House of Arts and Culture: Beirut, Lebanon


Our proposal for the Beirut House of Arts and Culture takes the transformation of the traditional Middle Eastern Iwan courtyard house to a space for collective cultural events at the scale of the city as its point of departure. The mass of the program is pushed to the perimeter of the site to create an oasis of public space that welcomes artists and visitors into its lush environs. A dynamic coiling form lifts key spaces of public creation, performance, and repose into the sky while sinking the main performance hall in order to avail the ground plane as an active, visible and available domain. This building mass, clad in a tiled system of stone screens over high performance glazed curtain walls provide both a compelling set of interior daylit spaces, and a forward looking symbol of the diverse, optimistic and ambitious forces that compel this vision of Beirut’s newest cultural landmark. A vision of sustainable futures that embraces environmental, economic, and social dimensions has been integrated into the planning and design of the project to ensure its long-term success as both a repository of collective imagination, and an active agent of positive change.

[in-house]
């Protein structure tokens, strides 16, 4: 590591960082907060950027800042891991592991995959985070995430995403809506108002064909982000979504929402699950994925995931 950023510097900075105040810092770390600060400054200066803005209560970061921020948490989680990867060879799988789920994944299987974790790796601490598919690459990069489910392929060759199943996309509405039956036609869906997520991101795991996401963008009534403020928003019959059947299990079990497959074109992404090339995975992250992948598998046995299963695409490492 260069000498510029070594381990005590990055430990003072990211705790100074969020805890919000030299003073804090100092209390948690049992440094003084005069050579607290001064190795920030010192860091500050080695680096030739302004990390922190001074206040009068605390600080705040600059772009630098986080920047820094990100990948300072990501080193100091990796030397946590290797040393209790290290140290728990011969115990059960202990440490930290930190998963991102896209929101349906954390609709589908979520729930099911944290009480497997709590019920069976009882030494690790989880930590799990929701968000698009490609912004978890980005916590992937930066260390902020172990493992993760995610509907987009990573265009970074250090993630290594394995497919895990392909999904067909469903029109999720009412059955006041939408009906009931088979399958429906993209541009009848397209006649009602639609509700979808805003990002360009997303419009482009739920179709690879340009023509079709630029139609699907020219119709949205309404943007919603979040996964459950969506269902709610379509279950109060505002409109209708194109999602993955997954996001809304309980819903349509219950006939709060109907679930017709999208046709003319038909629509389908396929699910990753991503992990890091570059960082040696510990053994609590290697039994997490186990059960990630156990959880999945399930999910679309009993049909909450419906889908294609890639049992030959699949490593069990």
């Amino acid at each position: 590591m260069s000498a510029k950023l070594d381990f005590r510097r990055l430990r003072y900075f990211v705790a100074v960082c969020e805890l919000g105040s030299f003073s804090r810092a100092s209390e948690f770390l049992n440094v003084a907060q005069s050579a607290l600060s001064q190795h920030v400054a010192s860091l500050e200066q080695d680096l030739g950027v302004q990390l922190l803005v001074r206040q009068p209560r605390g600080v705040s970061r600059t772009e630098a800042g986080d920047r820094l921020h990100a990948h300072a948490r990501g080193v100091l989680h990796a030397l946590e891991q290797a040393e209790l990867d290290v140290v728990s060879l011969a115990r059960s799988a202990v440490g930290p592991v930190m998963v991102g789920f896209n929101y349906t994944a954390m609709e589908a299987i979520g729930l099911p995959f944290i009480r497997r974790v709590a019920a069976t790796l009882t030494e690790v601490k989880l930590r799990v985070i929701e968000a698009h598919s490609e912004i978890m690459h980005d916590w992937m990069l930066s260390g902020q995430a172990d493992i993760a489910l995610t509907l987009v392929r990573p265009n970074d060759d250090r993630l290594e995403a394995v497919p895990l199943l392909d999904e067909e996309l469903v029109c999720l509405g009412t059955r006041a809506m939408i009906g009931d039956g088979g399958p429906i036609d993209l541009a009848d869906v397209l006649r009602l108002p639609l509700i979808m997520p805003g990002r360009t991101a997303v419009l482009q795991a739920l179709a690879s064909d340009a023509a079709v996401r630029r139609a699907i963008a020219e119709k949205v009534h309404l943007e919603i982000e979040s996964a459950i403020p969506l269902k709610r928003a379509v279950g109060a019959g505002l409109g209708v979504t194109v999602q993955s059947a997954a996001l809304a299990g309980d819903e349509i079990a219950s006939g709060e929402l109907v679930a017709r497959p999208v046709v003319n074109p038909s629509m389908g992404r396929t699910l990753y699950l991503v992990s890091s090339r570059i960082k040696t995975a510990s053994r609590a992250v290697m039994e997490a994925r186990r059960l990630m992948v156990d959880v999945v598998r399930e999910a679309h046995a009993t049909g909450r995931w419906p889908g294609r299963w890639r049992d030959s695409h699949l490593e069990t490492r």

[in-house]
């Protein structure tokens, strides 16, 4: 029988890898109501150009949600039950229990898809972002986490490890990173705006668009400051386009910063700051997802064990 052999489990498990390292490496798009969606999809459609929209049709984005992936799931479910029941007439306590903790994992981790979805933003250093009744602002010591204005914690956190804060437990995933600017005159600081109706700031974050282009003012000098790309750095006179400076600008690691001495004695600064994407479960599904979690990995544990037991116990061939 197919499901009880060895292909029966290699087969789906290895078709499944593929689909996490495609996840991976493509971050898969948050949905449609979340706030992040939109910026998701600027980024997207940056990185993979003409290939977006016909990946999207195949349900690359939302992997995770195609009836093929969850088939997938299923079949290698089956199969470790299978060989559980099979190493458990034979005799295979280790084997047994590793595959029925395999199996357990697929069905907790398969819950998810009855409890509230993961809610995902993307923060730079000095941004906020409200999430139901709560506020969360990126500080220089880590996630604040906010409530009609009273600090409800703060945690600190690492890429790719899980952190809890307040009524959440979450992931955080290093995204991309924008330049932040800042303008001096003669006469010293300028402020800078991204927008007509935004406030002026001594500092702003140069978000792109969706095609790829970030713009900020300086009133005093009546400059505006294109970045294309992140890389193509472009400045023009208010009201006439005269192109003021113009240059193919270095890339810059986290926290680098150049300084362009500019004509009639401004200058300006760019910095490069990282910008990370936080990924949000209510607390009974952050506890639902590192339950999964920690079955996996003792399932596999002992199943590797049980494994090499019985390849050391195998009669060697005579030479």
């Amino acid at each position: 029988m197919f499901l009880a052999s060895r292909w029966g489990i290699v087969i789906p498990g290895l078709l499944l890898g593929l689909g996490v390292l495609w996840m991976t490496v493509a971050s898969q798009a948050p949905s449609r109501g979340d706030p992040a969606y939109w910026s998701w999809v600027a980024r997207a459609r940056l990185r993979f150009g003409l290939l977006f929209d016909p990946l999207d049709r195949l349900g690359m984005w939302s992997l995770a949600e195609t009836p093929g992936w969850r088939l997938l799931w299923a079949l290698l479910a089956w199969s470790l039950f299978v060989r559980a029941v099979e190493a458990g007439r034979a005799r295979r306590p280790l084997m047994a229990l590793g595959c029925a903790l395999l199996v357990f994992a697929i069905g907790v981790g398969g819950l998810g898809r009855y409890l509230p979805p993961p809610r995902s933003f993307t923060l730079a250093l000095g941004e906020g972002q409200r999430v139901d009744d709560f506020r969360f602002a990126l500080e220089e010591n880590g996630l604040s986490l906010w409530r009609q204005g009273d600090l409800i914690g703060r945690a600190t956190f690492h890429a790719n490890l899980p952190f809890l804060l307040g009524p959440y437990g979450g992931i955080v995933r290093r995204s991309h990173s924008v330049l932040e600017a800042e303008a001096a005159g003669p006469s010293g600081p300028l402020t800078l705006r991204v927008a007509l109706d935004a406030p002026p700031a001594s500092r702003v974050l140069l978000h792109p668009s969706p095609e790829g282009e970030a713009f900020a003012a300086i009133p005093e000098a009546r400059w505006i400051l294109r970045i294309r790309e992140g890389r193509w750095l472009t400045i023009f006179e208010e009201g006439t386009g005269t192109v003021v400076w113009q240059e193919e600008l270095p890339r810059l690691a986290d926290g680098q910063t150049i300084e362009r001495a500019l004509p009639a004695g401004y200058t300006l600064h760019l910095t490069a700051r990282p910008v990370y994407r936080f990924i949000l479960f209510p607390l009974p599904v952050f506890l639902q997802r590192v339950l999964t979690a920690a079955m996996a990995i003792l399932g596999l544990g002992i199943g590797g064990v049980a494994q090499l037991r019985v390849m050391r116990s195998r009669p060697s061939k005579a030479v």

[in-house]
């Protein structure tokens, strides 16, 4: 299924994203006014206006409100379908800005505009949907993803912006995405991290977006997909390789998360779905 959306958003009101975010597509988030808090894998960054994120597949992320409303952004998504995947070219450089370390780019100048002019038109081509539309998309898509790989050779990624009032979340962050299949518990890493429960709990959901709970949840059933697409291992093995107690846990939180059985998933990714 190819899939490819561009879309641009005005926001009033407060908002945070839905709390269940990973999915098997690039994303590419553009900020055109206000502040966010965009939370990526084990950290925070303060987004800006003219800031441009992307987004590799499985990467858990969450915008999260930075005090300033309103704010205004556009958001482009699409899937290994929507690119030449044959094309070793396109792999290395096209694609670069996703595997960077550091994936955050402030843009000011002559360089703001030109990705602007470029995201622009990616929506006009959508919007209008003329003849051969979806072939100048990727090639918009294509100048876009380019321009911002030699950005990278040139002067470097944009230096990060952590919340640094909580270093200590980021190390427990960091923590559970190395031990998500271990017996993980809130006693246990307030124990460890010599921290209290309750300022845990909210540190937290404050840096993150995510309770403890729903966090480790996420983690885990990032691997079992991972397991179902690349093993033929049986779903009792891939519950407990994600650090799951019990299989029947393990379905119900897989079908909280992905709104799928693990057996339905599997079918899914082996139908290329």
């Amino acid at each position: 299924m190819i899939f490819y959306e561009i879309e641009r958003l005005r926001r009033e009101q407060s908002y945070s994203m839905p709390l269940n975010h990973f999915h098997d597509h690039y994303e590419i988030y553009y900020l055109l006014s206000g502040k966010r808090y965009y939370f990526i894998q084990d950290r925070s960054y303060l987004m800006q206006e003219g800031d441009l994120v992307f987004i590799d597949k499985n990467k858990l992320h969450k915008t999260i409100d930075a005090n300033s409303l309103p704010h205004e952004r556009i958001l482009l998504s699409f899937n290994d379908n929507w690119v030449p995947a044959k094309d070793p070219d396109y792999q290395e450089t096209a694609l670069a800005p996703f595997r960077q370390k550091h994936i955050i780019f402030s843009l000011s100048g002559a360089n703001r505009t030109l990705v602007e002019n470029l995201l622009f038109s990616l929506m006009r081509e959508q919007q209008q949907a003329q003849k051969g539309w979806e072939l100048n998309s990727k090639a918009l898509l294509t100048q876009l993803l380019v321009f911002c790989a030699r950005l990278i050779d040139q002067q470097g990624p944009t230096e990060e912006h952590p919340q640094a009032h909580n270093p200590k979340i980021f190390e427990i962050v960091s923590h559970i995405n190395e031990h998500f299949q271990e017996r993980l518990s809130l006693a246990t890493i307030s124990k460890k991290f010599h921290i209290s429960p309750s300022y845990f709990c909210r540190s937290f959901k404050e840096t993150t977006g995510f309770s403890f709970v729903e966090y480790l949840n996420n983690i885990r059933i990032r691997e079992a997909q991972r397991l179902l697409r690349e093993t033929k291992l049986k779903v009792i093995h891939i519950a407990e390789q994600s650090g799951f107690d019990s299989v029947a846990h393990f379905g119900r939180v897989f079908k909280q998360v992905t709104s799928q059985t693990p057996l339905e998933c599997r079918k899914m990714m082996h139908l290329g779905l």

The project develops two key lines of thinking that reinforce the urban presence of the House of Arts and Culture in the daily lives of Beirut’s citizens. To the North of the site, and extending along the visual axis to Parliament Square (Place d’Etoile), the elevation of the project’s northeast corner physically connects the space of the oasis court with the space of the city, while simultaneously reinforcing the space of the street. This engaging urban experience invites public encounter without necessitating entry into the facility and generates a central character for the institution that is always active and highly animated.

Planting strategies combined with the presence of the waterfall tower generate a unique and refreshing aural environment that offers a memorable space of retreat from the intensity of the surrounding climate. The court is a 24-hour event space, a new place to meet in the city, and a curatorial opportunity that extends and connects the House of Art and Culture with its constituents. From the high speed experience of the General Fouad Chehab highway, the building form and its illuminated cladding present a compelling iconic image of this forward-looking institution that will maintain its intensity as the proposed district plan is developed.

Typology Space for Collective Cultural Events
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Team member role Geoffrey Thün, Kathy Velikov, Farid Noufaily, Pooya Bakhtash, Rufina Wu